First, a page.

Death, Taxes, and Social Media

Facebook public launchNews broke last week that, despite bring in over a billion dollars in profit last year, Facebook owes no taxes for the year 2012. Actually, the company will be getting a refund of close to a half billion dollars. This is due to a provision in the tax law that allows companies to discharge all previous losses, from their date of inception, during the year that the company goes public, as Facebook did in 2012. However, this is not necessarily a one-time windfall as Facebook may continue to get monster tax breaks in the coming years. And Facebook isn’t the only major social media company with no federal tax liability. This week it was revealed that LinkedIn has paid no federal income tax over the past three years, in spite of an estimated $160 million in profits over that time span.

The irony here is that much smaller businesses and/or individuals who promote these large companies through their social media services get no such tax breaks. In fact, I know of fellow small business owners who are struggling to meet their tax obligations at this time. Of course, social media is just one example, as similar situations exist in all trades and industries.

Politicians try to exploit such unfairness with lofty talk of “ending tax break for millionaires and billionaires.” The richest of the rich, such as Bill Gates and Warren Buffet, often avail themselves as props for such proposals. After all, who has more to lose than the richest of the rich? And if they are in favor of higher rates, why shouldn’t we be?

But when the rubber meets the road, such as in the fiscal cliff agreement less than two months ago, these same politicians advocate that the top tax rates be raised on those who make $200,000 per year (hardly millionaires or billionaires). So the brunt of the burden is carried by the small businesses on the lower end of the spectrum and, even for those of us who don’t quite make $200K, many of our clients and customers do. As for the likes of Buffett, such rate increases make no difference because these wealthy entrepreneurs have armies of tax attorneys to offset any meager rate increase. In fact, Buffett’s Berkshire Hathaway has been fighting the I.R.S. over an estimated $1 billion in back taxes for over a decade (how many small businesses can afford to do that?).

The only real solution is to throw out the current tax system, which is loaded with loopholes for the crafty and traps for the less-connected, and replace it with a simple and straight-forward system for absolutely everyone. Such a common-sense solution will be vehemently opposed by tax attorneys and politicians who rely on the current convoluted tax system to grant special favors, but it would unleash an era of growth and certainty for everyone involved in commerce. Then even Facebook could “invest” in the infrastructure of our country.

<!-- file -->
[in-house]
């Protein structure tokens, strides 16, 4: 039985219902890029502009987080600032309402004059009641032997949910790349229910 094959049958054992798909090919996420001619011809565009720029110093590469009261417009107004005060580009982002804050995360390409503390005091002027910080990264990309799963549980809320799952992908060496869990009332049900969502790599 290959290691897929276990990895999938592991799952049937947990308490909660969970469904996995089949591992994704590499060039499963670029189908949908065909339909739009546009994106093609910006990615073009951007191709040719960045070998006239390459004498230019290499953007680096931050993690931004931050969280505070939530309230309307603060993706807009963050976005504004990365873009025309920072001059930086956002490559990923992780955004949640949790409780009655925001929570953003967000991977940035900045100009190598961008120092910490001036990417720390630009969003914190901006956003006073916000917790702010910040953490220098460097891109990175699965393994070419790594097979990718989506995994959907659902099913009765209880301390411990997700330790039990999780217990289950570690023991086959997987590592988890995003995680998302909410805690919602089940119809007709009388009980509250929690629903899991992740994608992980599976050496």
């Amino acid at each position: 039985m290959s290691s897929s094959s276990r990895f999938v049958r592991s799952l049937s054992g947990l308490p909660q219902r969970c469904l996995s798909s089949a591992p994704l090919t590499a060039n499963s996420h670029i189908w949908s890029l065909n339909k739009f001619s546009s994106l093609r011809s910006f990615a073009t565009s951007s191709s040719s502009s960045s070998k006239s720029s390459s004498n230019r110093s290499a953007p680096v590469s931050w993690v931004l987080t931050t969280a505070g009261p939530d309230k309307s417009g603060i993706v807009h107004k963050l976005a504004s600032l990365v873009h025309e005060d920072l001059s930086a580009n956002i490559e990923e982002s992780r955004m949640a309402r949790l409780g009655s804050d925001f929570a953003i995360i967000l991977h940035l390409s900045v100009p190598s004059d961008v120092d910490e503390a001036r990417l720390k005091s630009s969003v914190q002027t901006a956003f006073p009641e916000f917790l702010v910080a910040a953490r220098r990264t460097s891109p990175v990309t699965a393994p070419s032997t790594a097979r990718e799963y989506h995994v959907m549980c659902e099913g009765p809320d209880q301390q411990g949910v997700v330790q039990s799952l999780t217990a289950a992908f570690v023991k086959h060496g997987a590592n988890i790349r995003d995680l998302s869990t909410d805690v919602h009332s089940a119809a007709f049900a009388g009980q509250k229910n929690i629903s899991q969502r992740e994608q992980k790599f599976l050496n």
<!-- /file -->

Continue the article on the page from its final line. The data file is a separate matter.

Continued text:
~ Ric Albano

Sources:
NY Post
Yahoo
Mother Jones
Huffington Post

The Uphill Battle Facing Small Business

Next Saturday, November 24th has been deemed Small Business Saturday, positioned between Black Friday and Cyber Monday in the post-Thanksgiving shopping spurt. On the surface, this is a very good thing. It brings widespread awareness to small business in general and should cause consumers to think of the little noticed shops they may routinely pass on their way to the big box store.

I must admit, however, that I have some skepticism about this initiative. First, it was launched by American Express, a multi-billion dollar, multi-national, corporation that may be about as far from “small” as one can get. AMEX has also registered the terms “Shop Small” and “Small Business Saturday”, which means that an actual small business may get into trouble if they used these terms in this context without permission or sanction from AMEX. I don’t mean to dump too much on American Express as I still think this is a great awareness campaign for small businesses, but let’s be frank; it is a big advertisement for their financial services.

There is also a bit of cynicism with the term “small business” itself. It has been volleyed around the political world in recent times as a mere catch phrase, well focus-tested and positive. In a way, saying you’re in favor of small business is like saying you’re for “world peace”, a great sounding concept, but totally meaningless unless you’re willing to look at the finer details needed to achieve such a lofty goal.

In the past political season, we’ve heard both sides speak how they were in favor of “small businesses” or the “middle class.” But when you look at some of the finer details, you see that the opposite is true. When the IRS audits a large corporation, they receive an average of $9,173 per man hour in recovered tax revenue. When small and medium size business are audited, that figure is only $702 per hour, a ratio difference of about 13 to 1 in actual dollars for the U.S. Treasury. Yet small-and-medium-sized-businesses are audited about 30% MORE than large corporations. Why?

The answer is that small businesses are easier targets. They don’t have the resources to properly fight these audits, so they are “low hanging fruit” for bureaucrats who are more concerned with their own success rates than actual dollars recovered for the taxpayers and, of course, this proves devastating for many small business owners. This stat alone should make you furious but there are many more examples of the deck being stacked against small business.

The point is, small business is a great attribute in a free society but there are many unnecessary burdens that inhibit our growth and survival. Most people agree that they want small business to thrive and it is time we all take some responsibility in challenging these burdens.

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